The situation surrounding the Fukushima Nuclear Accident, triggered by Japan’s largest recorded earthquake and the resulting 10 m high tsunami, continues to develop rapidly. This post is intended to be a concise update of the situation as of 12pm Japan Standard Time, 15 March 2011. For a summary of the situation prior to today, read these posts:

Japanese nuclear reactors and the 11 March 2011 earthquake

Fukushima Nuclear Accident – a simple and accurate explanation (with further updates at MIT here: http://mitnse.com/)

Japan Nuclear Situation – 14 March updates

Further technical information on Fukushima reactors

TEPCO reactor by reactor status report at Fukushima

This is also a useful summary, from William Tucker (published in the Wall Street Journal): Japan Does Not Face Another Chernobyl. See also:  Nuclear Overreactions: Modern life requires learning from disasters, not fleeing all risk.

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Attention has centred on units #1, 2 and 3 of the Fukushima Daiichi plant (all Boiling Water Reactors built in the 1970s). Current concern is focused on unit #2 (more below). Units 4, 5 and 6 at the site were not in service at the time of the earthquake and their situation is stable.

At a nearby plant, Fukushima Daiini, the situation is now under control, and units are in, or approaching, cold shutdown. I do not expect any further significant developments at that site. To quote WNN:

In the last 48 hours, Tepco (Tokyo Electric Power Company) has carried out repairs to the emergency core coolant systems of units 1, 2 and 4 and one by one these have come back into action. Unit 1 announced cold shutdown at 1.24 am today and unit 2 followed at 3.52 am. Repairs at unit 4 are now complete and Tepco said that gradual temperature reduction started at 3.42pm. An evacuation zone extends to ten kilometres around the plant, but this is expected to be rescinded when all four units are verified as stable in cold shutdown conditions.

Fukushima Daini Unit 1 reactor

o As of 1:24AM on March 14, TEPCO commenced the cooling process after the pumping system was restored.

o At 10:15AM on March 14, TEPCO confirmed that the average water temperature held constant below 212 degrees Fahrenheit.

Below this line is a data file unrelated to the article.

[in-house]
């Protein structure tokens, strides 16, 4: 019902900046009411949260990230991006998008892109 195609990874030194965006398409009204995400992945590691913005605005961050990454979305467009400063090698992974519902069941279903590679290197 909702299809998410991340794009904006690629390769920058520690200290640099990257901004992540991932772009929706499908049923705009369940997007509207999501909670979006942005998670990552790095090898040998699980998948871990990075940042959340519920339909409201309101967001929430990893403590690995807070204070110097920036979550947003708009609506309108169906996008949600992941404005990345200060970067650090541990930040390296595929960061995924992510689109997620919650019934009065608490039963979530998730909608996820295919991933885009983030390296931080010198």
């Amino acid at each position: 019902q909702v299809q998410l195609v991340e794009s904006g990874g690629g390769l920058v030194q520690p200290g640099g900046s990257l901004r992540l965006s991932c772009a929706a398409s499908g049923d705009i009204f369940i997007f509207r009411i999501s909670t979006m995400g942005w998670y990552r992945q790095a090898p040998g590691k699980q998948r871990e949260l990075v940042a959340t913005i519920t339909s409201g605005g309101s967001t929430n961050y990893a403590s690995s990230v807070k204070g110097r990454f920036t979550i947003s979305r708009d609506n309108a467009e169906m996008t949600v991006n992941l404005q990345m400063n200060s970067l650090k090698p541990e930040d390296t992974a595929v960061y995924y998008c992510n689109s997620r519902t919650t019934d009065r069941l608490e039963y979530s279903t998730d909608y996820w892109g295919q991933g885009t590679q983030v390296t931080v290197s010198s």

Fukushima Daini Unit 2 reactor

o At 7:13AM on March 14, TEPCO commenced the cooling process.

o As of 3:52PM on March 14, the cooling function was restored and the core temperature was stabilized below 212 degrees Fahrenheit.

• Fukushima Daini Unit 3 reactor

o As of 12:15PM on March 13, reactor has been cooled down and stabilized.

• Fukushima Daini Unit 4 reactor

o At 3:42PM on March 14, cooling of the reactor commenced, with TEPCO engineers working to achieve cold shutdown.

The rest of this post will focus on the ongoing crisis situation at Fukushim Daiichi. Let me underscore the fact that accurate information is sparse, uncertain and rapidly changing.

During March 12 and 13, there were serious issues with providing sufficient cooling to units 1 and 3 after the tsunami had caused damage to the diesel backup generators and compromised the emergency cooling water supply. This resulted in a decision to use sea water injection to keep the reactors cool — a process that is ongoing. Steam was regularly vented as part of the effort to relieve steam pressure within the reactor vessels, but this also led to an accumulation of hydrogen gas within the secondary buildings that house the reactor units. Possible sources for the hydrogen are discussed here. Unfortunately, this hydrogen could not be vented sufficiently quickly, resulting in chemical explosions (hydrogen-oxygen interactions) within the two reactor housing buildings of both unit 1 and unit 2 during March 12-13.

The roof and part of the side walls of both buildings were severely damaged as a result. After the first hydrogen explosion there is no longer a roof on the building, so there is little chance of any large buildup of hydrogen or further explosions at these units. [In restrospect, the designers (40 years ago) perhaps should have more carefully considered the implications of the decision to vent the pressure suppression torus to the reactor building space]. Although hydrogen recombiners are a standard feature of that design, they unfortunately lost all AC power, and then the batteries were run down. Containment (the robust concrete shell and 18 inch thick steel reactor vessel within it), however, remained intact. This was verified by monitoring levels of radiation surrounding the units — if there had been any containment breach, levels would have jumped.

This is an overview of the current status of units 1 to 3:

Radiation Levels